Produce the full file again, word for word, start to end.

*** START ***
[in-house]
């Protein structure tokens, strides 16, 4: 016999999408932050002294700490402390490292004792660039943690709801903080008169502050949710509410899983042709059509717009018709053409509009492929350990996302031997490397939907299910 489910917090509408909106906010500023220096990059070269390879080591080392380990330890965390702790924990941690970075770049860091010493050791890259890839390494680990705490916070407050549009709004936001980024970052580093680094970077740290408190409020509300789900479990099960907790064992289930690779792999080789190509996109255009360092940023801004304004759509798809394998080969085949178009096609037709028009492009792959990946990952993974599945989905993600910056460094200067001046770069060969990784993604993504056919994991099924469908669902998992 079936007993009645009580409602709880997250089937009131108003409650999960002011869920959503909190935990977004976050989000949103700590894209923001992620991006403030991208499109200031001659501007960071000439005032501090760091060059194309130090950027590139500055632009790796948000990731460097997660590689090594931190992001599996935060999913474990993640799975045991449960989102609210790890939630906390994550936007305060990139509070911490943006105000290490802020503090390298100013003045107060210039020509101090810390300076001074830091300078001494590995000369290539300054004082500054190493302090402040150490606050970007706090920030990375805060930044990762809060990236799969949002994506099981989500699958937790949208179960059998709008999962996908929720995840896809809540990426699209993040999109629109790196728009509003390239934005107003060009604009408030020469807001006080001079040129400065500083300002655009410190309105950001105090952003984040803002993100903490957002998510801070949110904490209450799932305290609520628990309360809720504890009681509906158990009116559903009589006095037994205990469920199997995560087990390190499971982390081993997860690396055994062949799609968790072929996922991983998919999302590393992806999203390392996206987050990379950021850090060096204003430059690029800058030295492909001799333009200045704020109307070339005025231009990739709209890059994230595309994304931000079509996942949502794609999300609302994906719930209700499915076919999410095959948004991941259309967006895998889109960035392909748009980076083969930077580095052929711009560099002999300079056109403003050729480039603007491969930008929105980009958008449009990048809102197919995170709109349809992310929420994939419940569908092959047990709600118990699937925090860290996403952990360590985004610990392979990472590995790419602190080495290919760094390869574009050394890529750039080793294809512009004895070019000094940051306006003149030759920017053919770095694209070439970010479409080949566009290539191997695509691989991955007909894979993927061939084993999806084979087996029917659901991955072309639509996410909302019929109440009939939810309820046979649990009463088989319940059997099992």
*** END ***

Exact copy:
[in-house]
């Protein structure tokens, strides 16, 4: 016999999408932050002294700490402390490292004792660039943690709801903080008169502050949710509410899983042709059509717009018709053409509009492929350990996302031997490397939907299910 489910917090509408909106906010500023220096990059070269390879080591080392380990330890965390702790924990941690970075770049860091010493050791890259890839390494680990705490916070407050549009709004936001980024970052580093680094970077740290408190409020509300789900479990099960907790064992289930690779792999080789190509996109255009360092940023801004304004759509798809394998080969085949178009096609037709028009492009792959990946990952993974599945989905993600910056460094200067001046770069060969990784993604993504056919994991099924469908669902998992 079936007993009645009580409602709880997250089937009131108003409650999960002011869920959503909190935990977004976050989000949103700590894209923001992620991006403030991208499109200031001659501007960071000439005032501090760091060059194309130090950027590139500055632009790796948000990731460097997660590689090594931190992001599996935060999913474990993640799975045991449960989102609210790890939630906390994550936007305060990139509070911490943006105000290490802020503090390298100013003045107060210039020509101090810390300076001074830091300078001494590995000369290539300054004082500054190493302090402040150490606050970007706090920030990375805060930044990762809060990236799969949002994506099981989500699958937790949208179960059998709008999962996908929720995840896809809540990426699209993040999109629109790196728009509003390239934005107003060009604009408030020469807001006080001079040129400065500083300002655009410190309105950001105090952003984040803002993100903490957002998510801070949110904490209450799932305290609520628990309360809720504890009681509906158990009116559903009589006095037994205990469920199997995560087990390190499971982390081993997860690396055994062949799609968790072929996922991983998919999302590393992806999203390392996206987050990379950021850090060096204003430059690029800058030295492909001799333009200045704020109307070339005025231009990739709209890059994230595309994304931000079509996942949502794609999300609302994906719930209700499915076919999410095959948004991941259309967006895998889109960035392909748009980076083969930077580095052929711009560099002999300079056109403003050729480039603007491969930008929105980009958008449009990048809102197919995170709109349809992310929420994939419940569908092959047990709600118990699937925090860290996403952990360590985004610990392979990472590995790419602190080495290919760094390869574009050394890529750039080793294809512009004895070019000094940051306006003149030759920017053919770095694209070439970010479409080949566009290539191997695509691989991955007909894979993927061939084993999806084979087996029917659901991955072309639509996410909302019929109440009939939810309820046979649990009463088989319940059997099992």